This is the season we sing joy to the world and peace on earth; we may go so far as to dream of it. We know better, but we dream anyway; we try to imagine a good life for every child born.

This is the season we sing joy to the world and peace on earth; we may go so far as to dream of it. We know better, but we dream anyway; we try to imagine a good life for every child born.

We certainly want that good life for each grandchild, so long as we don’t have to stand in too often for absent parents (our children).

In growing old, we thought we had left Daycare behind, unless it was for us, in the dementia that makes us children again.

Aging doesn’t necessarily bring unadulterated Joy. In fact, my title could be taken as ironic. When I field-tested the title, a friend said the column will be very short.

Irony, childishness, crankiness, excused forgetfulness—once thought to be negative, these are adulterated joys available to the aging.

For instance, it is a blessing that only grandchildren will tell us if we are repeating the same story we told them before. Adults may roll their eyes, but we can’t see well enough to notice.

Now that I keep no set schedule, I usually travel at the speed limit. I know this irritates the young who are in a hurry to get old or die trying, but I don’t care.

Last month, I wrote about Caregiving, certainly on the serious side of aging, whether you’re the giver or receiver. But ironies and small joys abound there too.

As memory loss has accelerated, my wife and I get along better. If we argue or have a conflict, not only do we forget what it was about, but that we had it in the first place.

I think I just repeated something I wrote last month.

When memory and speech itself become casualties of the advancing dementia, we may even communicate better. As adults, we depended on “talking things out,” which can actually heighten antagonism.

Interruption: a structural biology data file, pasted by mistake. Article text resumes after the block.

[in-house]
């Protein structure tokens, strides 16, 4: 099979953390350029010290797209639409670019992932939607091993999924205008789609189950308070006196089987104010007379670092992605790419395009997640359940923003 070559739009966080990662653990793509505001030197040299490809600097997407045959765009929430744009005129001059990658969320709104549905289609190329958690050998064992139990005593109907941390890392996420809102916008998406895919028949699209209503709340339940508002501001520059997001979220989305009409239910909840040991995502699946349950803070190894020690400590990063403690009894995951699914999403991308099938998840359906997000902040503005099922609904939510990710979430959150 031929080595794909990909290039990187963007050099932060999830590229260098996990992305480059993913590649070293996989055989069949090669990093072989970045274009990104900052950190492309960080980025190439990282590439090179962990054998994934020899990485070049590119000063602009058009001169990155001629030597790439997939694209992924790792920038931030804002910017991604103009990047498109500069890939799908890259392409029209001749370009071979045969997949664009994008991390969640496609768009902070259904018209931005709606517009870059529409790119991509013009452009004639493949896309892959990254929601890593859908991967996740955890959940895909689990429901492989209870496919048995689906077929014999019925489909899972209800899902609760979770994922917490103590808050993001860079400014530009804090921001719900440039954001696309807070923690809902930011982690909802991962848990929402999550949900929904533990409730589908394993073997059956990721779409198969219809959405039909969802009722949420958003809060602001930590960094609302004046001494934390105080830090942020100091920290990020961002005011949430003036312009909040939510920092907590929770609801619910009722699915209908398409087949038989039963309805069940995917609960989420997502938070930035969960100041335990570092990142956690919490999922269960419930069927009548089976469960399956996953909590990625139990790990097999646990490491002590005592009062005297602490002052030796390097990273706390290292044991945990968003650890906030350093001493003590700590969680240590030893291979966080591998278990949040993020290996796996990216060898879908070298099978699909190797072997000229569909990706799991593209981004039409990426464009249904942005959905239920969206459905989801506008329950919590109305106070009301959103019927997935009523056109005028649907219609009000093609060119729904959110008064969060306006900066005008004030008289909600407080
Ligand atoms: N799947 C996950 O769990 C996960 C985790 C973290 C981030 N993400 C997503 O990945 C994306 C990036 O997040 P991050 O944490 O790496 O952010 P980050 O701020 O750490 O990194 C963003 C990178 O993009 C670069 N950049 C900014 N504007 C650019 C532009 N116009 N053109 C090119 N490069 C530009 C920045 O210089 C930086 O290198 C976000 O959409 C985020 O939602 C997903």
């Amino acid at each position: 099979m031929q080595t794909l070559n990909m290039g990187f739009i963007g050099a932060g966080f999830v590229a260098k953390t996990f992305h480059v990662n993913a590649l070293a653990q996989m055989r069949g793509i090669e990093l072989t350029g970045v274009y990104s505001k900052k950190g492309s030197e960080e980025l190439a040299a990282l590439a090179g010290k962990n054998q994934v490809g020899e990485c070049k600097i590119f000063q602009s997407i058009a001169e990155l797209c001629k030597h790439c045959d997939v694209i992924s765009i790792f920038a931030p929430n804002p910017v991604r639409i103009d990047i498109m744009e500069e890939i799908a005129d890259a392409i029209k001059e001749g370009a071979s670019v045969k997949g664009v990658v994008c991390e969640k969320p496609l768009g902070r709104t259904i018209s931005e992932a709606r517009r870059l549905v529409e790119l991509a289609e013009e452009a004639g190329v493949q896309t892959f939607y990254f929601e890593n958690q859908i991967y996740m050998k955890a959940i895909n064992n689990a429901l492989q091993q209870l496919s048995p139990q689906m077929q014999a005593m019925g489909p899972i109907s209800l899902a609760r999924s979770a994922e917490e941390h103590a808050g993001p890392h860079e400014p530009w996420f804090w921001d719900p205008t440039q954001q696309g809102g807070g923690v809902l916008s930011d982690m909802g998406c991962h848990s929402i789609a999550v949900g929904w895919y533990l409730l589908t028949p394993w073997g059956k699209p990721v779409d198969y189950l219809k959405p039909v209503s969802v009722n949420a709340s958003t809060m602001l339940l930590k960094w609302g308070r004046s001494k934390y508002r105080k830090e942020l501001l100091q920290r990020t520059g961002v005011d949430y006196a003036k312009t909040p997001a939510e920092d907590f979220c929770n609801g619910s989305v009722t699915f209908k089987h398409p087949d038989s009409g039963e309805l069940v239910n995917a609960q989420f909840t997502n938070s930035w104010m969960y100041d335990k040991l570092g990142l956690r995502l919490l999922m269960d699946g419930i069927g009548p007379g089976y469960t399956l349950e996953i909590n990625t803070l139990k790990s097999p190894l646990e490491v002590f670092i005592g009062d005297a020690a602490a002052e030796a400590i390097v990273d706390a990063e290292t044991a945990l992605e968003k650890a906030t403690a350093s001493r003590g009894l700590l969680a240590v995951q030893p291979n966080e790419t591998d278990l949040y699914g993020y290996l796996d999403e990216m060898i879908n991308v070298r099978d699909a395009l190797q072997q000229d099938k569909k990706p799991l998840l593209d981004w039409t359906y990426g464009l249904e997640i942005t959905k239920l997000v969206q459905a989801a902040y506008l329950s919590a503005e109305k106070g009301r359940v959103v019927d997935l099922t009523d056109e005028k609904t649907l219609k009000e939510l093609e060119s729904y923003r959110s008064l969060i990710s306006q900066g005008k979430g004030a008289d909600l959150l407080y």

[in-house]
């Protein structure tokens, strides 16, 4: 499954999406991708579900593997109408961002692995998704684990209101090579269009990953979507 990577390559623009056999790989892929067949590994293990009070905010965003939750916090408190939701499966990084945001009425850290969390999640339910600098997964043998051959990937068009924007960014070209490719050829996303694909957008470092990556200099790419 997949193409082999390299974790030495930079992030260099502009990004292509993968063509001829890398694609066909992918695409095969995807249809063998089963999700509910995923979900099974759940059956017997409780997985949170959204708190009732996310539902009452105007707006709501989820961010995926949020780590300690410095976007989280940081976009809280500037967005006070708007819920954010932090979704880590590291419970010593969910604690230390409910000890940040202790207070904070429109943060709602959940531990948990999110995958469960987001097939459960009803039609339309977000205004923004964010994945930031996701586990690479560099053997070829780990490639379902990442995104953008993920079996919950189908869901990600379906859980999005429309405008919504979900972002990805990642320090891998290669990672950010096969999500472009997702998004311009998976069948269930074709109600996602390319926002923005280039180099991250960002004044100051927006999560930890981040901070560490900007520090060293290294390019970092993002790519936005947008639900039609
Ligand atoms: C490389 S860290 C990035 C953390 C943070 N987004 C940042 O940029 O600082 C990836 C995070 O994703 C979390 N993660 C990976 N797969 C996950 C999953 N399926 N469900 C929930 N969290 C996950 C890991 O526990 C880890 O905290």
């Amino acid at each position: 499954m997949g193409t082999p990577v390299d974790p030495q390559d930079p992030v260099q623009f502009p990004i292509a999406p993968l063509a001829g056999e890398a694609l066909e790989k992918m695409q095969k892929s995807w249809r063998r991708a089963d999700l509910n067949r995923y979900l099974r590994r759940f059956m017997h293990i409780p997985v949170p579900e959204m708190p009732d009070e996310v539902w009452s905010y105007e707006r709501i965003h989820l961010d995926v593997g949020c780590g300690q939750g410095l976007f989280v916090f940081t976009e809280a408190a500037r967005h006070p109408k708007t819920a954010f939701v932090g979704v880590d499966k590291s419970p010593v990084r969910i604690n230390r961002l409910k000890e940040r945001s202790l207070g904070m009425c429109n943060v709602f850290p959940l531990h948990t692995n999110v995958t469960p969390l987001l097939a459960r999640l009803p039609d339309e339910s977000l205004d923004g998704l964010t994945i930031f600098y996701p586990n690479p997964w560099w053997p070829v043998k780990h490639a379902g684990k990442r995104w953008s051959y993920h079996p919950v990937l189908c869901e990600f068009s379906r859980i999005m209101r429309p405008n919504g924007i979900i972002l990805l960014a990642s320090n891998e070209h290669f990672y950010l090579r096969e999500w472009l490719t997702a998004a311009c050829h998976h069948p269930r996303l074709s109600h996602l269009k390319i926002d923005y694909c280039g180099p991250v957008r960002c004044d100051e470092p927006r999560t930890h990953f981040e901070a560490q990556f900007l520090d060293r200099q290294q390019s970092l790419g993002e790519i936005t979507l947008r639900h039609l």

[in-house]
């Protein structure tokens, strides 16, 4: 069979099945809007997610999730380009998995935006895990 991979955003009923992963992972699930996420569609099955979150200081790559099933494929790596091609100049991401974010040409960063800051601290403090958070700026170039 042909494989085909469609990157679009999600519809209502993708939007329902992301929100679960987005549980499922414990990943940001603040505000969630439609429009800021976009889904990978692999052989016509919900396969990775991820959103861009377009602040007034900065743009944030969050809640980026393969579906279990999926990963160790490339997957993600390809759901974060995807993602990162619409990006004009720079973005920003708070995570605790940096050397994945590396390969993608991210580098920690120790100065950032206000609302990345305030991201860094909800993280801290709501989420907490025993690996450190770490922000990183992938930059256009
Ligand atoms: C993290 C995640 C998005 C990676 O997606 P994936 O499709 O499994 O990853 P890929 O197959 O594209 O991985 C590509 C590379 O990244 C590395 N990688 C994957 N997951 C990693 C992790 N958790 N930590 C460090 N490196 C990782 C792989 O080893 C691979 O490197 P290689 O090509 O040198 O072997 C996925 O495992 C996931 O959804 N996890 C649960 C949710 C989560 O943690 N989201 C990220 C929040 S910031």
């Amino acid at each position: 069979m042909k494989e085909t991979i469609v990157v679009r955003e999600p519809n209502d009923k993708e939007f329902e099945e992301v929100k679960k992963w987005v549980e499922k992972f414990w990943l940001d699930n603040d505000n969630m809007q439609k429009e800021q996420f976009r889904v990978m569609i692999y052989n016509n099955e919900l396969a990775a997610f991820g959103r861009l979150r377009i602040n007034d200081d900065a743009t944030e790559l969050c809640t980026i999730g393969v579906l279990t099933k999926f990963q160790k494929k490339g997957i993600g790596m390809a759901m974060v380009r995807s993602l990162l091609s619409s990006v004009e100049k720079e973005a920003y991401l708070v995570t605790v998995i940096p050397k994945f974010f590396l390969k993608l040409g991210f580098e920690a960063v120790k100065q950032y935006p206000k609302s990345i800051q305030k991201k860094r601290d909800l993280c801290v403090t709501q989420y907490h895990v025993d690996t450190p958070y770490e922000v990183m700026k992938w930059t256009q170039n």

We are returned to the early days of our courtship and marriage, when just being together, wordlessly, was quite enough.

Ironies occur because of the physical toll of Alzheimers. Twice, I have been mistaken for a son caring for my mother.

If my wife only eats a portion of her meal and the remainder is too small to save, I am faced with a dilemma. I was raised not to throw away good food.

She is supposed to gain weight and I should really lose weight. Neither is happening.

Repeating again.

You learn to do things you never thought you would do, but you do them because they need to be done! (No irony here.)

As a male accustoming himself to the full range of housekeeping, I’m not doing everything according to Betty Crocker or whomever the Muse of Cleaning is. I clean the dark floors less often.

And what about those little skirts that hide the box springs and extend to the floor? Some Victorian holdover so no one can see the embarrassing bottom box springs, its label, and the legs of the frame? Perhaps to hide the dust bunnies and boxes that are under the bed? I see no need for such modesty. I do not pull them out after I’ve tucked sheets and covers in. They remain bunched up under the top mattress.

Many friends and acquaintances have told me to call if I need help. So far, I haven’t very much. Is it pride or that one genuinely has no need?

When I finally registered my wife with Hospice, I was apprehensive about all the different people who would enter the home. Do I need to keep a cleaner house? Is not an orderly, not-quite-clean house good enough? Well, at least in the rooms they will see.

Of course, these visitors are judging me as well as the condition of my wife. One who visited was instructing me on various things and in her report, she rated my understanding as “Good.”

Only “Good”?! Why not “Excellent”? What did I do or not do to show diminished understanding?

I feel a joyous rant coming on.